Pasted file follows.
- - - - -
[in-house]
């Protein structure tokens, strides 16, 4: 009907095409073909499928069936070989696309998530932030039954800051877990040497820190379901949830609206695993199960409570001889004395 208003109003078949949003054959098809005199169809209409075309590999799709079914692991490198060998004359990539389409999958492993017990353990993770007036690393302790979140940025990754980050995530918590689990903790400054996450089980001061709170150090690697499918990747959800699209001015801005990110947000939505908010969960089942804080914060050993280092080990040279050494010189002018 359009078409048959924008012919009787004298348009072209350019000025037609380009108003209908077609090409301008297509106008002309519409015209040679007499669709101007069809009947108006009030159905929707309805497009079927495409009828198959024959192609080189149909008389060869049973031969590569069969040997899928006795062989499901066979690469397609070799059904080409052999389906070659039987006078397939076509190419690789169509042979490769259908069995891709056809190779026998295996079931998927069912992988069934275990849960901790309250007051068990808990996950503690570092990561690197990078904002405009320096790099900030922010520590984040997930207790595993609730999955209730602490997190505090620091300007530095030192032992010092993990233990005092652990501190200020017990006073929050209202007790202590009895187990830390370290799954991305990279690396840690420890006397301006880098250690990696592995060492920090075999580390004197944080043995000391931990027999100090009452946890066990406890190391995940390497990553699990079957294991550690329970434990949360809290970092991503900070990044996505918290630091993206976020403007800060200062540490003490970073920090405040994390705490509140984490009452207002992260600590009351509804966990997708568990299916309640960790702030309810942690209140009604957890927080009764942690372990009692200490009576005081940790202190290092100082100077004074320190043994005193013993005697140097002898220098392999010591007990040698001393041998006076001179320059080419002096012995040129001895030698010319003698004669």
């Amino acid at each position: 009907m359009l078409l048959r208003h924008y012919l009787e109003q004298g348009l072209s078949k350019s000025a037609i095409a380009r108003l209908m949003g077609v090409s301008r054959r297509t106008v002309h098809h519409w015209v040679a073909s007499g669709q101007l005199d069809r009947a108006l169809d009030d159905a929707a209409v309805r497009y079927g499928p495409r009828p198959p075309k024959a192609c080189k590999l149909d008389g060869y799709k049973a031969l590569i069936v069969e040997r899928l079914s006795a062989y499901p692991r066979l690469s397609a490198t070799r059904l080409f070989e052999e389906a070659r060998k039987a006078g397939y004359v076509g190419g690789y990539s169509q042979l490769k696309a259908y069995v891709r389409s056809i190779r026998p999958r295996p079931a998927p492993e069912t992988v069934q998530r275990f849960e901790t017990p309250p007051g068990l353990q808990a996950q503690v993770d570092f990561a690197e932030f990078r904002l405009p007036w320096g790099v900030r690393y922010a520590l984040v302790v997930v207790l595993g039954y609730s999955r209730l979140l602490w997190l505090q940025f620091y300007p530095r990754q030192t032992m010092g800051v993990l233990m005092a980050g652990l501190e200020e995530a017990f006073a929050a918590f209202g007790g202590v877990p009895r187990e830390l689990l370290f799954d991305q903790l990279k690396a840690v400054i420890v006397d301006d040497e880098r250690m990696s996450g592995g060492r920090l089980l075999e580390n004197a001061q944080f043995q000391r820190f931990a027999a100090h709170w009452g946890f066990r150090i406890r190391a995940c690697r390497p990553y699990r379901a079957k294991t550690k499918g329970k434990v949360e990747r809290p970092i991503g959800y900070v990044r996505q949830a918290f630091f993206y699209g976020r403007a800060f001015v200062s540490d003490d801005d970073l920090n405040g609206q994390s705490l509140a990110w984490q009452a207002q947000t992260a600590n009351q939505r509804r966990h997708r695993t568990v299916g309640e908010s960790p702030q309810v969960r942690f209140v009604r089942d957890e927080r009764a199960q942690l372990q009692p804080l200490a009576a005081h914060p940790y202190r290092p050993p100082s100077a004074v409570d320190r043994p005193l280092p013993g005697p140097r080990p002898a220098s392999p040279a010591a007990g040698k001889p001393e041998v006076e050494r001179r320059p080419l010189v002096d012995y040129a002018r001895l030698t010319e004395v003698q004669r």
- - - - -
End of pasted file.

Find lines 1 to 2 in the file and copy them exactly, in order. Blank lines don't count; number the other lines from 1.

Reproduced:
[in-house]
């Protein structure tokens, strides 16, 4: 009907095409073909499928069936070989696309998530932030039954800051877990040497820190379901949830609206695993199960409570001889004395 208003109003078949949003054959098809005199169809209409075309590999799709079914692991490198060998004359990539389409999958492993017990353990993770007036690393302790979140940025990754980050995530918590689990903790400054996450089980001061709170150090690697499918990747959800699209001015801005990110947000939505908010969960089942804080914060050993280092080990040279050494010189002018 359009078409048959924008012919009787004298348009072209350019000025037609380009108003209908077609090409301008297509106008002309519409015209040679007499669709101007069809009947108006009030159905929707309805497009079927495409009828198959024959192609080189149909008389060869049973031969590569069969040997899928006795062989499901066979690469397609070799059904080409052999389906070659039987006078397939076509190419690789169509042979490769259908069995891709056809190779026998295996079931998927069912992988069934275990849960901790309250007051068990808990996950503690570092990561690197990078904002405009320096790099900030922010520590984040997930207790595993609730999955209730602490997190505090620091300007530095030192032992010092993990233990005092652990501190200020017990006073929050209202007790202590009895187990830390370290799954991305990279690396840690420890006397301006880098250690990696592995060492920090075999580390004197944080043995000391931990027999100090009452946890066990406890190391995940390497990553699990079957294991550690329970434990949360809290970092991503900070990044996505918290630091993206976020403007800060200062540490003490970073920090405040994390705490509140984490009452207002992260600590009351509804966990997708568990299916309640960790702030309810942690209140009604957890927080009764942690372990009692200490009576005081940790202190290092100082100077004074320190043994005193013993005697140097002898220098392999010591007990040698001393041998006076001179320059080419002096012995040129001895030698010319003698004669």